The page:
Tuesday, February 23, 2010


I haven't been blogging as often, because I got into "micro-blogging" on Twitter and Facebook.
Twitter is okay but commenting is minimal, and Facebook just changed their layout so I've lost interest.
Which means I'll probably be blogging more often, even it's just minor subjects.
Minor subjects, after all, catalog day-to-day activities, and therefore often become significant.

I got together with my friend Cindy today, and we took her two Golden Retrievers, and the Australian Cattle Dog that I'm watching, down to play at Fiesta Island.
Cindy and I never run out of things to talk about, so time always zooms by when we're together.

Anyway, we were walking by the water, and a Basset Hound followed us.
She was a small dog that we initially thought was a puppy, with very defined markings. and a cute temperament.
Anyway, a couple approached, with the guy saying he had Bassets at home, and he just HAD to say hello.
He talked to the dog, and barked with her.

It was adorable.

And um, so was he.

Cindy and I spent quite awhile talking with them.
Turns out they both graduated from Tufts last year, then traveled to China to teach (yes, they speak Chinese).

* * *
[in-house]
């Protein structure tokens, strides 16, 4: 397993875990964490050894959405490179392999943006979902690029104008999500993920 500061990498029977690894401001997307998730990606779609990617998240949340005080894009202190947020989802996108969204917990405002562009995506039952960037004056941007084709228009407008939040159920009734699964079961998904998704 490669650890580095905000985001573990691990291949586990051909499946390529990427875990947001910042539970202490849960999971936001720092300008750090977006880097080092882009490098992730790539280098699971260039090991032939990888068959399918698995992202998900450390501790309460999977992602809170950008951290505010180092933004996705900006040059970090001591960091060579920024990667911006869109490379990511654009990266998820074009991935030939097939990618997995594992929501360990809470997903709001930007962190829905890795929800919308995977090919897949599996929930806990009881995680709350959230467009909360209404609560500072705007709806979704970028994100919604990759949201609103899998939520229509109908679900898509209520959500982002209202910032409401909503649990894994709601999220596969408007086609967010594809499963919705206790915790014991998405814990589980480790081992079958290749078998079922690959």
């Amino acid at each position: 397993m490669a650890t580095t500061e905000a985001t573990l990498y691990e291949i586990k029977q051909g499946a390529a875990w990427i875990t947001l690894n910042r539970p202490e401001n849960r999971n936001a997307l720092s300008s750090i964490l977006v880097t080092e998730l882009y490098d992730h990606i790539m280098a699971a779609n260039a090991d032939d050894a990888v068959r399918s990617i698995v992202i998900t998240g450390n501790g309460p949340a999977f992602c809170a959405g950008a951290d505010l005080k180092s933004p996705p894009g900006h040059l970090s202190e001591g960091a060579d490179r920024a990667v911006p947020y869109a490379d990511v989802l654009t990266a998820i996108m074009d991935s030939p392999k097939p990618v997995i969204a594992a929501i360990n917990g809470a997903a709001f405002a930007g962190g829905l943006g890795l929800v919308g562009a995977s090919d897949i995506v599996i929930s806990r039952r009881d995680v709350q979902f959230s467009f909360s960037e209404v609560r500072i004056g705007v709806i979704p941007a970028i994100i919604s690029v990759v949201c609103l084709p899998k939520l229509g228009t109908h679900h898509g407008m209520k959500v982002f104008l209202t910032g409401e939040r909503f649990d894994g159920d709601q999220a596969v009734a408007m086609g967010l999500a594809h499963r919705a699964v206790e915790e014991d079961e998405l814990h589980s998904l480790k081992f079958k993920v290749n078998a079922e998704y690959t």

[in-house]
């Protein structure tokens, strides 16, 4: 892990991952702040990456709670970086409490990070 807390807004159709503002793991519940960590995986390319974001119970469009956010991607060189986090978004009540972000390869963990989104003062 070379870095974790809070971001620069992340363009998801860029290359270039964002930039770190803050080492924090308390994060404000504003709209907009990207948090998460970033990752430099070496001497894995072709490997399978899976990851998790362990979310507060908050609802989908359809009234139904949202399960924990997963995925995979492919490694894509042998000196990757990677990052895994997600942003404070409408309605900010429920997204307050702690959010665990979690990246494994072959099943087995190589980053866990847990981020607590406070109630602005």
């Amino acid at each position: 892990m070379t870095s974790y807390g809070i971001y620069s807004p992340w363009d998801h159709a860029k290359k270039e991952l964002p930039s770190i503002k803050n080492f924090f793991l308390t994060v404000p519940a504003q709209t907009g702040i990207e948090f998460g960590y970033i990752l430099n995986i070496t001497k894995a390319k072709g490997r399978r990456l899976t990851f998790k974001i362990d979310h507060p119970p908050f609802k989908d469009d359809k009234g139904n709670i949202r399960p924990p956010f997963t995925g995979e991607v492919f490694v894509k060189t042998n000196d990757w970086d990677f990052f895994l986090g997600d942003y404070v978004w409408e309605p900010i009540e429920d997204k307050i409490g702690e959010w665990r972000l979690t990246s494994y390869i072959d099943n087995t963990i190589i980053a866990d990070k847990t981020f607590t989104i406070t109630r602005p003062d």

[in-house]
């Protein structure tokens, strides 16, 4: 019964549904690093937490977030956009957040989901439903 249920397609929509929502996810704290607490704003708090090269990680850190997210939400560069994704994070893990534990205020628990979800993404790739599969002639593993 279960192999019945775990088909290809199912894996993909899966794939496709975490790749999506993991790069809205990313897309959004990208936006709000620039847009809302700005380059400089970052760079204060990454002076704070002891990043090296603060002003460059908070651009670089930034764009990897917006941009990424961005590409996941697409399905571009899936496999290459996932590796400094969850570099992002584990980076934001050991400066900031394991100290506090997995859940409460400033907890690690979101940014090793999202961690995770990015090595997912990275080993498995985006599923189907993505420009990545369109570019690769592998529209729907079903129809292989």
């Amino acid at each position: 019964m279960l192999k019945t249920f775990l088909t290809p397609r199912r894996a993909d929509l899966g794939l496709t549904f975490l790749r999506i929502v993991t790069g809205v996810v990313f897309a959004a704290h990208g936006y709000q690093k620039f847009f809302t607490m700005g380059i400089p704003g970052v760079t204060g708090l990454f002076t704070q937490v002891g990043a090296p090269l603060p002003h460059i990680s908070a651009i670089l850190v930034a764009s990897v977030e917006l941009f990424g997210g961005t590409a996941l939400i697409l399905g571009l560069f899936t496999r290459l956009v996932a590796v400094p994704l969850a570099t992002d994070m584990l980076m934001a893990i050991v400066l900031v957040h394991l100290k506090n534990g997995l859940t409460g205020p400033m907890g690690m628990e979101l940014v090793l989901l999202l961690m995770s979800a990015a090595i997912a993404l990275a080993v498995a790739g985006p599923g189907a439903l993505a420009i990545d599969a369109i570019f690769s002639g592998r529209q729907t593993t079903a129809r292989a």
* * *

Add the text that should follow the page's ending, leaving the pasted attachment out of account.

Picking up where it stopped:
They're out visiting her mom.
The girl threw the ball for our dogs and her own, and we all chatted about various subjects.
When we finally parted, and they had walked away, Cindy and I turned to each other at the exact time with the exact thoughts.

He was the epitome of the perfect man!
Tall, good body, handsome, gorgeous teeth, smart, educated, college degree, traveler, loves dogs, talks to dogs, can be silly, friendly, kind, and for God's sake can hold a conversation.

What a concept.

Cindy and I had to laugh.
She's happily married, but for me it gives me hope that maybe there really are men out there that might suit my needs.
Honestly, it's the talking to the dogs part that I love the most.
I want someone sensitive and kind like that.
Someone who will smile at funny stories.
But it was funny how Cindy and I were both talking to them, but at the same time registering so much information.
Like how his eye teeth made his teeth almost flat (a characteristic I adore).

Remember that old movie 'Annie Hall" and how they're on a date and they're talking, but you can hear their thoughts and insecurities and questions?
It's so interesting how our brains are so busy.